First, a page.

Reading: Chronic pain following Lichtenstein tension free inguinal hernia repair

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Chronic pain following Lichtenstein tension free inguinal hernia repair

Authors:

WYM Abeysekera ,

Colombo South Teaching Hospital, LK
About WYM
Kalubowila, Dehiwala
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WDD De Silva,

Colombo South Teaching Hospital, LK
About WDD
Kalubowila, Dehiwala
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KS Vithanage,

Colombo South Teaching Hospital, LK
About KS
Kalubowila, Dehiwala
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HKTM Ranasinghe,

Colombo South Teaching Hospital, LK
About HKTM
Kalubowila, Dehiwala
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ASK Banagala

Colombo South Teaching Hospital, LK
About ASK
Kalubowila, Dehiwala
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Abstract

Introduction & Objective: Chronic pain following the repair of inguinal hernia has been a topic of interest in the past few decades, probably due to its significant adverse impacts on the quality of life of the patients who undergo the procedure. In this study we assessed the site, severity and incidence of chronic pain following Lichtenstein tension free inguinal hernia repair and its association with preoperative duration of hernia, presence of preoperative groin pain, presence of inguinoscrotal hernia, type of hernia and several preoperative risk factors for inguinal hernia.

Methods: Single unit prospective study conducted for a period of one year in Colombo South Teaching Hospital included patients who underwent standard Lichtenstein tension free inguinal hernia repair. Intervieweradministered pre-designed questionnaire was completed in the preoperative and post-operative stages. Postoperatively, patients were reviewed after 3 months to assess the presence of pain according to the International Association of the Study of Pain (ISAP) criteria. Severity of pain was evaluated with Wong-Baker FACES pain rating scale.

Results: Total of 98 patients underwent surgery but only 80 patients returned for the review. Twenty eight (35%) patients had pain and all were males. All of them had intermittent pain. Nature of the pain was aching in 71.4%, pricking in 14.3%, burning in 7.1% and constricting in 7.1%. Pain closer to the pubic tubercle was reported by 28% while 42% had pain closer to the mid inguinal point. Pain closer to the umbilicus was reported by 21% while 7% had pain over the scrotum. Only 14.3 % were on treatment for the pain, mostly simple oral analgesics. Moderately severe pain was reported by 14% and rest of them complained of mild pain only. Constipation had a significant association with the incidence of chronic pain following Lichtenstein repair but smoking, preoperative duration of hernia, presence of preoperative groin pain, presence of an inguinoscrotal hernia, type of hernia or the other preoperative risk factors for inguinal hernia, such as weight lifting, chronic cough, prostatism had no statistically significant associations with the incidence of chronic pain following Lichtenstein tension free inguinal hernia repair.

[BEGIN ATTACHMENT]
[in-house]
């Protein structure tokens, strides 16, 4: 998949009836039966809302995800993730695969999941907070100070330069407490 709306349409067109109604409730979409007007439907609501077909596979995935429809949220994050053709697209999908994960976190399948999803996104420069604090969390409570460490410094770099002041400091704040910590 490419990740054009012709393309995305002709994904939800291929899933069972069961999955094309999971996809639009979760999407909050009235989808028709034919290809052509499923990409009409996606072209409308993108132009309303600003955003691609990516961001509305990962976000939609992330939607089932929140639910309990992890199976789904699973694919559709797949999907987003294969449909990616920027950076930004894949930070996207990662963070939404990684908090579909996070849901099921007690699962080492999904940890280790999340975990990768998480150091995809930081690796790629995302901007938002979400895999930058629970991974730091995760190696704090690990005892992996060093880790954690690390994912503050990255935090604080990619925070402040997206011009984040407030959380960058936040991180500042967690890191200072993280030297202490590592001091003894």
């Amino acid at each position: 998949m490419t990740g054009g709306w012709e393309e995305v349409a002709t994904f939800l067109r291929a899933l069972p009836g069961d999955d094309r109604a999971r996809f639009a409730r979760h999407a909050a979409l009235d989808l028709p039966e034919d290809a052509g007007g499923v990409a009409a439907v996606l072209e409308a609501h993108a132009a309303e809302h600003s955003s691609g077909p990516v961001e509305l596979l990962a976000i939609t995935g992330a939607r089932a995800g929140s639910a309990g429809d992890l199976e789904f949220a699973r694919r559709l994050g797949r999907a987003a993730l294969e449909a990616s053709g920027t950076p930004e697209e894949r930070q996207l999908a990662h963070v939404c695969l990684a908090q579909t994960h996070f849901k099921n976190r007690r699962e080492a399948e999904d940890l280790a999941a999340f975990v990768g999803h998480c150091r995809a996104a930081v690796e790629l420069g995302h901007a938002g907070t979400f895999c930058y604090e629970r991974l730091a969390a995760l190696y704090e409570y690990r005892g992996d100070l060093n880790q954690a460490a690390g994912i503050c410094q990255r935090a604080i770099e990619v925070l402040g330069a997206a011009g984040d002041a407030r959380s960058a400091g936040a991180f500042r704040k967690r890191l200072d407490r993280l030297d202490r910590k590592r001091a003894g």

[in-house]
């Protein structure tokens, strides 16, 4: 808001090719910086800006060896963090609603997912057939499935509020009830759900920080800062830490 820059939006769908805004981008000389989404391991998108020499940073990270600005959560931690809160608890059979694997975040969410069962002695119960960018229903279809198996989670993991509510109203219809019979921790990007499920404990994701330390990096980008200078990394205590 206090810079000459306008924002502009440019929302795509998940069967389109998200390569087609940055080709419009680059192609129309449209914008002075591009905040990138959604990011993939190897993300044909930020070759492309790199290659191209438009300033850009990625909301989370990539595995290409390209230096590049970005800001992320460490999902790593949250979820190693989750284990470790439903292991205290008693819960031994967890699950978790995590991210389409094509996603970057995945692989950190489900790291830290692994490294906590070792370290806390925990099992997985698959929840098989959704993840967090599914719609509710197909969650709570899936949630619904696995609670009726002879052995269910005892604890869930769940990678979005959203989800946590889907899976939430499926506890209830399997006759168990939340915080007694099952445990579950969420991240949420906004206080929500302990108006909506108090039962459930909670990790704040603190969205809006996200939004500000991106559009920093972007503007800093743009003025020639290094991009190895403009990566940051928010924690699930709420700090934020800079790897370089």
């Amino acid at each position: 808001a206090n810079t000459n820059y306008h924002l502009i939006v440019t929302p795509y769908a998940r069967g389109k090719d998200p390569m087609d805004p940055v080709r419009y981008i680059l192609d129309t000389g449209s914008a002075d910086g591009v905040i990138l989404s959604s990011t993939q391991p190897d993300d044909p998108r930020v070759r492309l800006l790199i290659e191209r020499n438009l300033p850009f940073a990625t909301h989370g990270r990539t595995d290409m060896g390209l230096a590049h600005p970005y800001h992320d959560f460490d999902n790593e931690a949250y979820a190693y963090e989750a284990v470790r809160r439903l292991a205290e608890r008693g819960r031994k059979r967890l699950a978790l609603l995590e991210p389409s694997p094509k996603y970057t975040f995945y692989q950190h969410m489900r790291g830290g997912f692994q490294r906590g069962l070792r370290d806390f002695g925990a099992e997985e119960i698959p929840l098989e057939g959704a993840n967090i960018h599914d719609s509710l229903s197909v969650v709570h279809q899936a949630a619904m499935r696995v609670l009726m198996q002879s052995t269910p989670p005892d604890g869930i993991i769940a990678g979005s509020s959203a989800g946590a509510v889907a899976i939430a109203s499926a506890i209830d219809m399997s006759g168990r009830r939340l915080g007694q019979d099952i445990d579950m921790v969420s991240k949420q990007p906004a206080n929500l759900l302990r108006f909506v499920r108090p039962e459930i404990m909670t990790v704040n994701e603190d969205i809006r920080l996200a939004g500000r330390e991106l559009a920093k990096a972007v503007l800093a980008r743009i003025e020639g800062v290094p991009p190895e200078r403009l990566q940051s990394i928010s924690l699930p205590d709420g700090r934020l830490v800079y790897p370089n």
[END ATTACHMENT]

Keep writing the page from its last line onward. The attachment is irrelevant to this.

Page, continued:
Conclusion: Nearly one third of patients reported varying degree of pain following Lichtenstein tension free inguinal hernia repair but it was a mild aching pain which was tolerable and did not require analgesics in the majority. In most cases, this pain was related to the mid-inguinal point or the pubic tubercle. Constipation showed significant associations with the incidence of pain following Lichtenstein tension free inguinal hernia repair.

Galle Medical Journal, Vol 18: No. 2, September 2013; Page 1-6

DOI: http://dx.doi.org/10.4038/gmj.v18i2.6192

How to Cite: Abeysekera, W. et al., (2013). Chronic pain following Lichtenstein tension free inguinal hernia repair. Galle Medical Journal. 18(2), pp.1–6. DOI: http://doi.org/10.4038/gmj.v18i2.6192
Published on 01 Nov 2013.
Peer Reviewed

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